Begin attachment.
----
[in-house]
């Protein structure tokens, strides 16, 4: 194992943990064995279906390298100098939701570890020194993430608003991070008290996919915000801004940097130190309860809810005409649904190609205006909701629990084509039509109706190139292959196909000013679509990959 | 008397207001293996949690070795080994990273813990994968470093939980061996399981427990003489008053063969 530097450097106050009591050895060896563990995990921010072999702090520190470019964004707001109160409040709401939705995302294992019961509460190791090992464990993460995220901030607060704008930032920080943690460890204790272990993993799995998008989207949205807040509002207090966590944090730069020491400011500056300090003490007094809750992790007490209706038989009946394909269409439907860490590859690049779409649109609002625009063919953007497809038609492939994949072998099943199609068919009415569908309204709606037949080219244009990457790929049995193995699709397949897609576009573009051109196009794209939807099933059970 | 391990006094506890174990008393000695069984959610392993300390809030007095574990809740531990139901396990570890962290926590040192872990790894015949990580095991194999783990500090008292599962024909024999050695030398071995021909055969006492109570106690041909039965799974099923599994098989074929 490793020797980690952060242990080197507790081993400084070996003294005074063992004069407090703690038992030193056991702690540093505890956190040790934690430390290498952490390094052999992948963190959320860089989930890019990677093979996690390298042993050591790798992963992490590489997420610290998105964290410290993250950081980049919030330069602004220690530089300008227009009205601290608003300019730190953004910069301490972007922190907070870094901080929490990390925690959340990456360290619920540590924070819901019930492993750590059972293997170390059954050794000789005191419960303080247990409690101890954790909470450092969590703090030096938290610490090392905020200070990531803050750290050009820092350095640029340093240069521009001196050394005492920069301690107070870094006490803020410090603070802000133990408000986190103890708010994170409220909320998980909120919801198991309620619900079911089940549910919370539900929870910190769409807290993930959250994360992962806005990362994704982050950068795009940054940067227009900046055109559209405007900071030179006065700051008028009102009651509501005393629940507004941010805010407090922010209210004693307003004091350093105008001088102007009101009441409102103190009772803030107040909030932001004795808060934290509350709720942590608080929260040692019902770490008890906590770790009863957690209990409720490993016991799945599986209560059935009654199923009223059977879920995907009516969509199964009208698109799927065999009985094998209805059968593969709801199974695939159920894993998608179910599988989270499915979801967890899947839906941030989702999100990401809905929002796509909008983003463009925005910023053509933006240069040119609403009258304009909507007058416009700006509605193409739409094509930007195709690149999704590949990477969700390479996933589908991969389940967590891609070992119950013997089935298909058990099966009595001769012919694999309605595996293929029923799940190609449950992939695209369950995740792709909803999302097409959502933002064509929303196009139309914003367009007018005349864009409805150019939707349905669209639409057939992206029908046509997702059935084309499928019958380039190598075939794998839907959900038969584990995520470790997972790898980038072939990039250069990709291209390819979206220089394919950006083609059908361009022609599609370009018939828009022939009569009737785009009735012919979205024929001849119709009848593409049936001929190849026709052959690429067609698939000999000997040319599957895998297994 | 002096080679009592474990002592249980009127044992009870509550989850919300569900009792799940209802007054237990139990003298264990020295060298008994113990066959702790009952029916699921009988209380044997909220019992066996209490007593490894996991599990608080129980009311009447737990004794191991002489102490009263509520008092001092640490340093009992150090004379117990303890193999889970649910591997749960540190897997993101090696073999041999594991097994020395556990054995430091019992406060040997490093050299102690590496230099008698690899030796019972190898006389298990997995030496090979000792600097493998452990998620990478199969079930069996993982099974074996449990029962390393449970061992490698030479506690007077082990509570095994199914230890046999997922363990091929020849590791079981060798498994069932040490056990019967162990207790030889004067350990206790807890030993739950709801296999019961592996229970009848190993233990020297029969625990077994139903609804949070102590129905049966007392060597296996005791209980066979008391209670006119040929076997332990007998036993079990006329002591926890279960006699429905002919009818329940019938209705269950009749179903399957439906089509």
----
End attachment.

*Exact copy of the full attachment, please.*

[in-house]
């Protein structure tokens, strides 16, 4: 194992943990064995279906390298100098939701570890020194993430608003991070008290996919915000801004940097130190309860809810005409649904190609205006909701629990084509039509109706190139292959196909000013679509990959 | 008397207001293996949690070795080994990273813990994968470093939980061996399981427990003489008053063969 530097450097106050009591050895060896563990995990921010072999702090520190470019964004707001109160409040709401939705995302294992019961509460190791090992464990993460995220901030607060704008930032920080943690460890204790272990993993799995998008989207949205807040509002207090966590944090730069020491400011500056300090003490007094809750992790007490209706038989009946394909269409439907860490590859690049779409649109609002625009063919953007497809038609492939994949072998099943199609068919009415569908309204709606037949080219244009990457790929049995193995699709397949897609576009573009051109196009794209939807099933059970 | 391990006094506890174990008393000695069984959610392993300390809030007095574990809740531990139901396990570890962290926590040192872990790894015949990580095991194999783990500090008292599962024909024999050695030398071995021909055969006492109570106690041909039965799974099923599994098989074929 490793020797980690952060242990080197507790081993400084070996003294005074063992004069407090703690038992030193056991702690540093505890956190040790934690430390290498952490390094052999992948963190959320860089989930890019990677093979996690390298042993050591790798992963992490590489997420610290998105964290410290993250950081980049919030330069602004220690530089300008227009009205601290608003300019730190953004910069301490972007922190907070870094901080929490990390925690959340990456360290619920540590924070819901019930492993750590059972293997170390059954050794000789005191419960303080247990409690101890954790909470450092969590703090030096938290610490090392905020200070990531803050750290050009820092350095640029340093240069521009001196050394005492920069301690107070870094006490803020410090603070802000133990408000986190103890708010994170409220909320998980909120919801198991309620619900079911089940549910919370539900929870910190769409807290993930959250994360992962806005990362994704982050950068795009940054940067227009900046055109559209405007900071030179006065700051008028009102009651509501005393629940507004941010805010407090922010209210004693307003004091350093105008001088102007009101009441409102103190009772803030107040909030932001004795808060934290509350709720942590608080929260040692019902770490008890906590770790009863957690209990409720490993016991799945599986209560059935009654199923009223059977879920995907009516969509199964009208698109799927065999009985094998209805059968593969709801199974695939159920894993998608179910599988989270499915979801967890899947839906941030989702999100990401809905929002796509909008983003463009925005910023053509933006240069040119609403009258304009909507007058416009700006509605193409739409094509930007195709690149999704590949990477969700390479996933589908991969389940967590891609070992119950013997089935298909058990099966009595001769012919694999309605595996293929029923799940190609449950992939695209369950995740792709909803999302097409959502933002064509929303196009139309914003367009007018005349864009409805150019939707349905669209639409057939992206029908046509997702059935084309499928019958380039190598075939794998839907959900038969584990995520470790997972790898980038072939990039250069990709291209390819979206220089394919950006083609059908361009022609599609370009018939828009022939009569009737785009009735012919979205024929001849119709009848593409049936001929190849026709052959690429067609698939000999000997040319599957895998297994 | 002096080679009592474990002592249980009127044992009870509550989850919300569900009792799940209802007054237990139990003298264990020295060298008994113990066959702790009952029916699921009988209380044997909220019992066996209490007593490894996991599990608080129980009311009447737990004794191991002489102490009263509520008092001092640490340093009992150090004379117990303890193999889970649910591997749960540190897997993101090696073999041999594991097994020395556990054995430091019992406060040997490093050299102690590496230099008698690899030796019972190898006389298990997995030496090979000792600097493998452990998620990478199969079930069996993982099974074996449990029962390393449970061992490698030479506690007077082990509570095994199914230890046999997922363990091929020849590791079981060798498994069932040490056990019967162990207790030889004067350990206790807890030993739950709801296999019961592996229970009848190993233990020297029969625990077994139903609804949070102590129905049966007392060597296996005791209980066979008391209670006119040929076997332990007998036993079990006329002591926890279960006699429905002919009818329940019938209705269950009749179903399957439906089509």